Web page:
Muse frontman Matt Bellamy said in a new interview with the BBC that the guitar is no longer a "lead instrument" and that its days as a focal point of rock music are numbered. Bellamy explained, "The guitar has become a textural instrument rather than a lead instrument. And I think that's probably a good thing. What's exciting about this period of music is you can mix classical with hip-hop and rock in the same song. As a rock band you're slightly one foot in the past, playing instruments like guitar, bass and drums."

  • Bellamy made his remarks after saying that the trio is doing a lot of "era-blending" on its upcoming eighth LP, which he described as different from anything they’d done before.
  • Bellamy revealed, "There’s one track which is quite cool where we’ve blended a bit of Romantic classical piano with like ’80s synth, computer game music. You wouldn’t normally get that combo but it works!"
  • Drummer Dominic Howard added, "It’s very different from the last album, that’s for sure. The last album was very rock, guitars and riffs -- stuff like that -- and this isn’t sounding like that at all. It’s definitely more experimental. There’s more weird synths and stuff that we’ve been messing around with."
  • Muse's last album was 2015's Drones, a guitar-heavy affair that featured the singles "Dead Inside," "Mercy" and "Reapers."
  • The band released a new single and video on February 15th called "Thought Contagion." The track follows "Dig Down," which was released last year. The band intends to issue two more singles in the coming months, with the full album arriving either in the fall or early 2019.
  • Muse will play a one-off "By Request" live show at Paris' La Cigale this Saturday (February 24th). For those not able to attend, the show will be broadcast globally on the band's Facebook, Twitter/Periscope and YouTube channels.
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Bad Wolves have released a video for the band's cover of the Cranberries classic "Zombie," which has been steadily climbing the rock airplay chart following the death of Cranberries singer Dolores O'Riordan last month. O'Riordan was supposed to enter a recording studio to lay down a guest vocal for the track on January 15th, the day she was found dead in a London hotel room.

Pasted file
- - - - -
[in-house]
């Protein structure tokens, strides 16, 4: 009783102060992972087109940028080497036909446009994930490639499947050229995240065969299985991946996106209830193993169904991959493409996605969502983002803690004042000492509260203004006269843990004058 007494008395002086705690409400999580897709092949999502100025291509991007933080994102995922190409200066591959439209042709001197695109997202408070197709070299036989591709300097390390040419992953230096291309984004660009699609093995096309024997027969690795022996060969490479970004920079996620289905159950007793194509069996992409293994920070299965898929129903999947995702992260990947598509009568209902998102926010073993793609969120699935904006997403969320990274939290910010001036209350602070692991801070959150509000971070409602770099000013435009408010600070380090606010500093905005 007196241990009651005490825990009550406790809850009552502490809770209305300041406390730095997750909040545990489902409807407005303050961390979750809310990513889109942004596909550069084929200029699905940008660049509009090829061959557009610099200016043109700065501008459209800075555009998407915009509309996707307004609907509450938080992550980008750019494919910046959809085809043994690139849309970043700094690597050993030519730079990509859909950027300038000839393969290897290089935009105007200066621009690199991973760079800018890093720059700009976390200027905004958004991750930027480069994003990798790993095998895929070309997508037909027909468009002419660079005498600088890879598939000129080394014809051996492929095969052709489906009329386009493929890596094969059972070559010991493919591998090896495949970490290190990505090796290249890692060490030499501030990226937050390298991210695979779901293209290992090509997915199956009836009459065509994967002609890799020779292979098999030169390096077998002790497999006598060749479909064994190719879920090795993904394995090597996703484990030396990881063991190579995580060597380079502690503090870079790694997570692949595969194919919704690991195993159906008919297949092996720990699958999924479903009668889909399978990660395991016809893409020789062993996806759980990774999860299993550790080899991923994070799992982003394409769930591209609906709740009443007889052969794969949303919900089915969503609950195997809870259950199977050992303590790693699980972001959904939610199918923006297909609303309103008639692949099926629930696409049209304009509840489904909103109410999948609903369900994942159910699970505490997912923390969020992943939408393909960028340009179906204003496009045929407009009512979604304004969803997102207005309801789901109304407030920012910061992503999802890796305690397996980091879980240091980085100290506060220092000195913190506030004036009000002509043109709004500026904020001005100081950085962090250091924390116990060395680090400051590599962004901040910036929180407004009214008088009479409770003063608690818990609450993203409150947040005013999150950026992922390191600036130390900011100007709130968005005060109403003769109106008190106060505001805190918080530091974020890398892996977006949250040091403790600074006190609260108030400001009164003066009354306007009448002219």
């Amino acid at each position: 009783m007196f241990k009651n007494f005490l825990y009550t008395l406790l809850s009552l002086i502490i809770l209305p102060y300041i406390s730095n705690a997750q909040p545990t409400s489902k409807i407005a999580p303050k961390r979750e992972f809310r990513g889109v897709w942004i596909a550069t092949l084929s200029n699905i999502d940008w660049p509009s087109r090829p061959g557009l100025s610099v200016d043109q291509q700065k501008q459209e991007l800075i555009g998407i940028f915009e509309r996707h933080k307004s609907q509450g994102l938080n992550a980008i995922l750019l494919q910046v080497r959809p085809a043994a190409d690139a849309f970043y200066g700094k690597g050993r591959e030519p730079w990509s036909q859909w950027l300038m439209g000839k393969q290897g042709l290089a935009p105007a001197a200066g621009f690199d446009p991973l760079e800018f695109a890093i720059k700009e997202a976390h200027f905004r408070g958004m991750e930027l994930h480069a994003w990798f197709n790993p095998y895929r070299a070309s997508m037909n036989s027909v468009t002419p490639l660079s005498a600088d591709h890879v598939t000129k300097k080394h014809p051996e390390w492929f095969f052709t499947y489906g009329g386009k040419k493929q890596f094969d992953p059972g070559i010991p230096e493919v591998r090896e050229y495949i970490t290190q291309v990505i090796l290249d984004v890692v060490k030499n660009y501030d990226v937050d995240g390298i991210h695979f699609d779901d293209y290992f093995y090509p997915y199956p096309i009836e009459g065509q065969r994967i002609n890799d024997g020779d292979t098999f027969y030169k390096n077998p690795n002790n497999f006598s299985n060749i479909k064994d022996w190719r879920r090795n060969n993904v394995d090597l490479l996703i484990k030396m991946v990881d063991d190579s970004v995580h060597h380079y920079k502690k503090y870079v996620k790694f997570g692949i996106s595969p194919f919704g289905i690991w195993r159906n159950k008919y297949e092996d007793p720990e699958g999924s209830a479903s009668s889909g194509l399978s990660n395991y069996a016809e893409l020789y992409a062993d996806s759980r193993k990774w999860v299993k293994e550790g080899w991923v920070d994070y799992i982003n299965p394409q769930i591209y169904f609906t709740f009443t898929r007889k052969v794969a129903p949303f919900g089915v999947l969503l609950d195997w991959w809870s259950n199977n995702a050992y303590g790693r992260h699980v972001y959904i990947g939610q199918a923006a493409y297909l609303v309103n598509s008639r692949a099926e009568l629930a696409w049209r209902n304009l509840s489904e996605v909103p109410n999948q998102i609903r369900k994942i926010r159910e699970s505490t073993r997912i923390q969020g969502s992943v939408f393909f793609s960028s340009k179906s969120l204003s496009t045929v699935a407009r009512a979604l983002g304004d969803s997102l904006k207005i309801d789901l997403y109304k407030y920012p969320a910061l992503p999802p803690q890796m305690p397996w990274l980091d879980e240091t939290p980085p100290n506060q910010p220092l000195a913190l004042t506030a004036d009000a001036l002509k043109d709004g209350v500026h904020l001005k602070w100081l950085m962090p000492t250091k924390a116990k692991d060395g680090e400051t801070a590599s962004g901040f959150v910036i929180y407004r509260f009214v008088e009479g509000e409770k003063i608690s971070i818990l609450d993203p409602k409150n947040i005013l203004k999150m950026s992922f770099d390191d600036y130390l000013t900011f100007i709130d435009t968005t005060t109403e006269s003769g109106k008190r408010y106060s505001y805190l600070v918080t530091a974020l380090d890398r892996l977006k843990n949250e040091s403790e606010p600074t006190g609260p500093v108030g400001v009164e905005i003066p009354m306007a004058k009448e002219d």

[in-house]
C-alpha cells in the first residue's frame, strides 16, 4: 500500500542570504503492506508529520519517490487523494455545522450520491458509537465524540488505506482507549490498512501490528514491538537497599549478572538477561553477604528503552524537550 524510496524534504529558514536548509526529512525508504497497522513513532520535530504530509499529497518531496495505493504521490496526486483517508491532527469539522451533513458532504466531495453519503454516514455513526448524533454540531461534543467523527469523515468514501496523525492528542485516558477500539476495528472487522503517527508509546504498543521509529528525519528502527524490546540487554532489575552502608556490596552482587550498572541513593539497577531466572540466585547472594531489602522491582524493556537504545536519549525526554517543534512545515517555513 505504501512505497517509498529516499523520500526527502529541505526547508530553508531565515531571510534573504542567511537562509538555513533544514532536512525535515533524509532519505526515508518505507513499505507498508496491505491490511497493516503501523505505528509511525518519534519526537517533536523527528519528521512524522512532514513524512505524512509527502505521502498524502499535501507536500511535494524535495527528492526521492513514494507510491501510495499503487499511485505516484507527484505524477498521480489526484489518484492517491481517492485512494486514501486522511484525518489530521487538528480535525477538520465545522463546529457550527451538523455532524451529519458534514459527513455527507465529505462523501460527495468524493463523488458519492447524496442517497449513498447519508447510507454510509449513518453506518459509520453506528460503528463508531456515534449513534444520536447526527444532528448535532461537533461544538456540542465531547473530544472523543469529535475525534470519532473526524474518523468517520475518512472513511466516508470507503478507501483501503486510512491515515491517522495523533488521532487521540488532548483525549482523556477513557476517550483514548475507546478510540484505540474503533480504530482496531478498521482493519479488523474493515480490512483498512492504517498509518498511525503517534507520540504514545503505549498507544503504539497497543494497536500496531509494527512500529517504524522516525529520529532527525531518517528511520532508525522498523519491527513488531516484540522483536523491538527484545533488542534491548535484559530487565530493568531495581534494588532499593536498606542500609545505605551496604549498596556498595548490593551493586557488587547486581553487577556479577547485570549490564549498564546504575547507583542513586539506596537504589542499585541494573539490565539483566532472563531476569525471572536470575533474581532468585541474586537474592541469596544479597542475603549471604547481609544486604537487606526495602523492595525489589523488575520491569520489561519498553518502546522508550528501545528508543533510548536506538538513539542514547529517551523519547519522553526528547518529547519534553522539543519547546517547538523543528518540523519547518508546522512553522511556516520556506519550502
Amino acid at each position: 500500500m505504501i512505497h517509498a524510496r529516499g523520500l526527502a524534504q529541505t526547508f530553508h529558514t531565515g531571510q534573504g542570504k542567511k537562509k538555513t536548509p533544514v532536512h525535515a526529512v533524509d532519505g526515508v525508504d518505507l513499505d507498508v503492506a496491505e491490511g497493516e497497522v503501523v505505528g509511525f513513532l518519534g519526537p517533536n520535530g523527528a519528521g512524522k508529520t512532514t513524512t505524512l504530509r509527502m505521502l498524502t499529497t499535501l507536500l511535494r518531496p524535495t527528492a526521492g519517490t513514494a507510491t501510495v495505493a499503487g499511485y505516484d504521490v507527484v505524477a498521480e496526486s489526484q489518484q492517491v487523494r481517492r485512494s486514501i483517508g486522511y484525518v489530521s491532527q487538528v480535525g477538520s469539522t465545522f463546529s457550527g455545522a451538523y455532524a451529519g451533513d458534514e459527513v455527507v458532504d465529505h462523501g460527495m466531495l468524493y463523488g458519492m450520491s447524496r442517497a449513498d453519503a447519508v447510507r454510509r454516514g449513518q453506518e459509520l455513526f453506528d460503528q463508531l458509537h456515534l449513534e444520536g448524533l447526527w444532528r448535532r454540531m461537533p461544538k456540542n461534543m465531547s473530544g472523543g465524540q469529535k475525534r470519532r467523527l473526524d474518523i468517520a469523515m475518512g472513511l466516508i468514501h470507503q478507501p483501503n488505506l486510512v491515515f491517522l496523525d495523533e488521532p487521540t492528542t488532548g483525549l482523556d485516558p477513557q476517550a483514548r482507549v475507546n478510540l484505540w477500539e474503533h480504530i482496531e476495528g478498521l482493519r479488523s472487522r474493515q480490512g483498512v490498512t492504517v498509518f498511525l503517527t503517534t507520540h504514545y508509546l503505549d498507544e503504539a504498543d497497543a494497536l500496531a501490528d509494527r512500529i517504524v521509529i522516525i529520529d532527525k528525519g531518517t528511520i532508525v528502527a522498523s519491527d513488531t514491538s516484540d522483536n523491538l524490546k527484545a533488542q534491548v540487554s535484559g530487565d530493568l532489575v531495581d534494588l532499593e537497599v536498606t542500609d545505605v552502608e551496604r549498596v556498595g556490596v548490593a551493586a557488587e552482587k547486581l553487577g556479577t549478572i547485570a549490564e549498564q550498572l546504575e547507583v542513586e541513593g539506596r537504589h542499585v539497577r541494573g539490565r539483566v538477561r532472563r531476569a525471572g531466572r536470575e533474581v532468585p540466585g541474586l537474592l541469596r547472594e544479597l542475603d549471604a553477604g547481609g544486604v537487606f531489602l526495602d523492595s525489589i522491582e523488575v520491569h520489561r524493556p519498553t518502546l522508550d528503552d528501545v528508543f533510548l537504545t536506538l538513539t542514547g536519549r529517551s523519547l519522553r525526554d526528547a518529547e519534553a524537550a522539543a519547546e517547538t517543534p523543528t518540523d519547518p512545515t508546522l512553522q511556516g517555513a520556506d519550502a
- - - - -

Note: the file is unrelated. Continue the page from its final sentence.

The clip features Bad Wolves singer Tommy Vext and an unreachable woman painted in gold -- a tribute to O'Riordan's own look in the original "Zombie" video -- attempting and failing to touch each other. Vext said about covering the song, "Her lyrics, confronting the collateral damage of political unrest, capture the same sentiment we wanted to express a quarter-century later. That is a testament to the kind of enduring artist Dolores was, and will remain forever."

  • Bad Wolves are donating all proceeds from sales of the track to O'Riordan's three children.
  • O'Riordan's publicist said in a statement that the Irish singer was "excited" about guesting on the track, adding, "Although very different in style to the original, Dolores said she thought that the cover was 'killer' and she was intrigued by the simple-but-effective couple of lyric changes that make the cover version as relevant to current world events as the original was to the events that inspired her to write the song in the early Nineties."
  • Originally released in 1994 following the IRA bombing of Warrington, the Cranberries' "Zombie" hit Number One around the world.
  • The Bad Wolves cover has garnered over three million combined streams across YouTube, Spotify and Apple Music and has just cracked the Top 20 at U.S. rock radio.
  • Bad Wolves will tour the U.S. later in the year with Five Finger Death Punch and Shinedown.
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Foo Fighters frontman Dave Grohl will perform a special acoustic set at a benefit supporting the Children’s Hospital of Oakland on May 12th at that city's Fox Theater. The event, dubbed Notes & Words, will feature a top ticket package costing $150,000, which will include 24 tickets as well as sponsorship incentives.